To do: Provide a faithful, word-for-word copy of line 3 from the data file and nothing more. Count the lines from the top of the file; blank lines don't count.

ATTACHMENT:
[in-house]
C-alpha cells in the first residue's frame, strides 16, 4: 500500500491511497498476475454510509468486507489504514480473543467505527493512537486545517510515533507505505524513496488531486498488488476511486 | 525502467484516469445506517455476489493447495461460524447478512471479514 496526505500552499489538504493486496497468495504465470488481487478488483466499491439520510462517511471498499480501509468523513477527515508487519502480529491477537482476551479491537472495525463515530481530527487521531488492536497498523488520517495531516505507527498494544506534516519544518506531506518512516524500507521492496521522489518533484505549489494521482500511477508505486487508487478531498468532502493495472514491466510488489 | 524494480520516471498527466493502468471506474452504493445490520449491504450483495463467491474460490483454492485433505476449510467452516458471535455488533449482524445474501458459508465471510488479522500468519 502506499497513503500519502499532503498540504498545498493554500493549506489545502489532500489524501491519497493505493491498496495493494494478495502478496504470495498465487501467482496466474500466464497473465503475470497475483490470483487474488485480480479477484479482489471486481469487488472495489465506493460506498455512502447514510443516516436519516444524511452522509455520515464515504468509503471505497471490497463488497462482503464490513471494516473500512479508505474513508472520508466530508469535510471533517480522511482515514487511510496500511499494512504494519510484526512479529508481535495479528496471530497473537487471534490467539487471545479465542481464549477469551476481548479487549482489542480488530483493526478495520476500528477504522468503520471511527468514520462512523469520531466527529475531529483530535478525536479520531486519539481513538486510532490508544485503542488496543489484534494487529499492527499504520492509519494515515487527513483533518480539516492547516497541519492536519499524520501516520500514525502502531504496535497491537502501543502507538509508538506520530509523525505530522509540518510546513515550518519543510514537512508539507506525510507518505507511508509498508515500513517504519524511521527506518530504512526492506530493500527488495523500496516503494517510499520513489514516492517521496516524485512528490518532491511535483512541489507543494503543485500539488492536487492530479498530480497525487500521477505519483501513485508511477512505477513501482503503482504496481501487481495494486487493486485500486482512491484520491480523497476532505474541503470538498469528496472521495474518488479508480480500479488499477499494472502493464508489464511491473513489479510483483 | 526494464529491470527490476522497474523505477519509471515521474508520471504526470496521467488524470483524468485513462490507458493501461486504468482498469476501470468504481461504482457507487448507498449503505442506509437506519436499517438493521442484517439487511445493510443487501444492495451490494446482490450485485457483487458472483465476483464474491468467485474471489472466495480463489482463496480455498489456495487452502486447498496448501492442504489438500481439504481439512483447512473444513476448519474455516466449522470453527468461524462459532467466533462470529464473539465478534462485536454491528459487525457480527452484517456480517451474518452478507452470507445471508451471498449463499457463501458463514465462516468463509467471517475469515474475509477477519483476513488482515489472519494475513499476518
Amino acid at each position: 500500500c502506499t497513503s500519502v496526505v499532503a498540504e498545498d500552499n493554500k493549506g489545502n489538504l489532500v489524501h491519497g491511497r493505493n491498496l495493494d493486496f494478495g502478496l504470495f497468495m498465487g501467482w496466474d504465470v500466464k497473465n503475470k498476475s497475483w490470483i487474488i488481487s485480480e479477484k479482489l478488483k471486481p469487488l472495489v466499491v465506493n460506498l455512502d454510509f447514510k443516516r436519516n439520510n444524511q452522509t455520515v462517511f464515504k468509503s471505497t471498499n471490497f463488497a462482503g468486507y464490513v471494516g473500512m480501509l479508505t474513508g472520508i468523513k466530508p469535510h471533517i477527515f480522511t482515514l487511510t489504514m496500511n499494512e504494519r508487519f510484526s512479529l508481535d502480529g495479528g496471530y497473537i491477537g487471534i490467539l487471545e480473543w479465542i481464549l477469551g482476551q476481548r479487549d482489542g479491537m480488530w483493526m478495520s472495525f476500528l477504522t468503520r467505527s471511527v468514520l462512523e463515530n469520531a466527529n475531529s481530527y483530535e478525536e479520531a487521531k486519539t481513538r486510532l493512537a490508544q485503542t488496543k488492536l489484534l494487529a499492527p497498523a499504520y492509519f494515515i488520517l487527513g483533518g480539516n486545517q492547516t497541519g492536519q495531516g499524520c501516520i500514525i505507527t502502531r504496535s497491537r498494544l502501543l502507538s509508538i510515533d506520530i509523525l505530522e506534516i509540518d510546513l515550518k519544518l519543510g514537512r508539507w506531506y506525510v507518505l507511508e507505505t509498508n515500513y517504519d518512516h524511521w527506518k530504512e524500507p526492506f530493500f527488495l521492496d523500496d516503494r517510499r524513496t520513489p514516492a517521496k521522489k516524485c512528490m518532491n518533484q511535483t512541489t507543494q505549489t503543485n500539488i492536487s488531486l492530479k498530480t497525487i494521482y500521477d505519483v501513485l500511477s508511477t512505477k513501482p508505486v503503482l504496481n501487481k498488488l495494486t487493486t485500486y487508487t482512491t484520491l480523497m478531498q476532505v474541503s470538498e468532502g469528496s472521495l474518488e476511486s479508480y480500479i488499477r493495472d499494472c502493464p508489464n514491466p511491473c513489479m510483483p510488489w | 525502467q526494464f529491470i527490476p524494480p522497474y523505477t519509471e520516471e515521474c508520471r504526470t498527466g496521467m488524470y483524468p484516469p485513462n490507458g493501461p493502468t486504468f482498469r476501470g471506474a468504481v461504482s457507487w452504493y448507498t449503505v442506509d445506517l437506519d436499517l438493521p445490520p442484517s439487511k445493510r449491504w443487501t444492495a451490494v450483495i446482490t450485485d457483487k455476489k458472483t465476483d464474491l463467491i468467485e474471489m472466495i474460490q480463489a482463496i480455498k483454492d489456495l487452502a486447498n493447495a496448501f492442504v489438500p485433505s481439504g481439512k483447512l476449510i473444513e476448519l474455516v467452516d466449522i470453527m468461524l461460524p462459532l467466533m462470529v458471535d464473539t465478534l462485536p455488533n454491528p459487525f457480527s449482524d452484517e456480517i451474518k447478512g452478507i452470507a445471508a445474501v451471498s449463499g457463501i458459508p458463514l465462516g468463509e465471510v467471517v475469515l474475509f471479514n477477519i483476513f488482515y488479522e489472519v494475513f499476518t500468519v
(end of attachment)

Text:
Amino acid at each position: 500500500c502506499t497513503s500519502v496526505v499532503a498540504e498545498d500552499n493554500k493549506g489545502n489538504l489532500v489524501h491519497g491511497r493505493n491498496l495493494d493486496f494478495g502478496l504470495f497468495m498465487g501467482w496466474d504465470v500466464k497473465n503475470k498476475s497475483w490470483i487474488i488481487s485480480e479477484k479482489l478488483k471486481p469487488l472495489v466499491v465506493n460506498l455512502d454510509f447514510k443516516r436519516n439520510n444524511q452522509t455520515v462517511f464515504k468509503s471505497t471498499n471490497f463488497a462482503g468486507y464490513v471494516g473500512m480501509l479508505t474513508g472520508i468523513k466530508p469535510h471533517i477527515f480522511t482515514l487511510t489504514m496500511n499494512e504494519r508487519f510484526s512479529l508481535d502480529g495479528g496471530y497473537i491477537g487471534i490467539l487471545e480473543w479465542i481464549l477469551g482476551q476481548r479487549d482489542g479491537m480488530w483493526m478495520s472495525f476500528l477504522t468503520r467505527s471511527v468514520l462512523e463515530n469520531a466527529n475531529s481530527y483530535e478525536e479520531a487521531k486519539t481513538r486510532l493512537a490508544q485503542t488496543k488492536l489484534l494487529a499492527p497498523a499504520y492509519f494515515i488520517l487527513g483533518g480539516n486545517q492547516t497541519g492536519q495531516g499524520c501516520i500514525i505507527t502502531r504496535s497491537r498494544l502501543l502507538s509508538i510515533d506520530i509523525l505530522e506534516i509540518d510546513l515550518k519544518l519543510g514537512r508539507w506531506y506525510v507518505l507511508e507505505t509498508n515500513y517504519d518512516h524511521w527506518k530504512e524500507p526492506f530493500f527488495l521492496d523500496d516503494r517510499r524513496t520513489p514516492a517521496k521522489k516524485c512528490m518532491n518533484q511535483t512541489t507543494q505549489t503543485n500539488i492536487s488531486l492530479k498530480t497525487i494521482y500521477d505519483v501513485l500511477s508511477t512505477k513501482p508505486v503503482l504496481n501487481k498488488l495494486t487493486t485500486y487508487t482512491t484520491l480523497m478531498q476532505v474541503s470538498e468532502g469528496s472521495l474518488e476511486s479508480y480500479i488499477r493495472d499494472c502493464p508489464n514491466p511491473c513489479m510483483p510488489w | 525502467q526494464f529491470i527490476p524494480p522497474y523505477t519509471e520516471e515521474c508520471r504526470t498527466g496521467m488524470y483524468p484516469p485513462n490507458g493501461p493502468t486504468f482498469r476501470g471506474a468504481v461504482s457507487w452504493y448507498t449503505v442506509d445506517l437506519d436499517l438493521p445490520p442484517s439487511k445493510r449491504w443487501t444492495a451490494v450483495i446482490t450485485d457483487k455476489k458472483t465476483d464474491l463467491i468467485e474471489m472466495i474460490q480463489a482463496i480455498k483454492d489456495l487452502a486447498n493447495a496448501f492442504v489438500p485433505s481439504g481439512k483447512l476449510i473444513e476448519l474455516v467452516d466449522i470453527m468461524l461460524p462459532l467466533m462470529v458471535d464473539t465478534l462485536p455488533n454491528p459487525f457480527s449482524d452484517e456480517i451474518k447478512g452478507i452470507a445471508a445474501v451471498s449463499g457463501i458459508p458463514l465462516g468463509e465471510v467471517v475469515l474475509f471479514n477477519i483476513f488482515y488479522e489472519v494475513f499476518t500468519v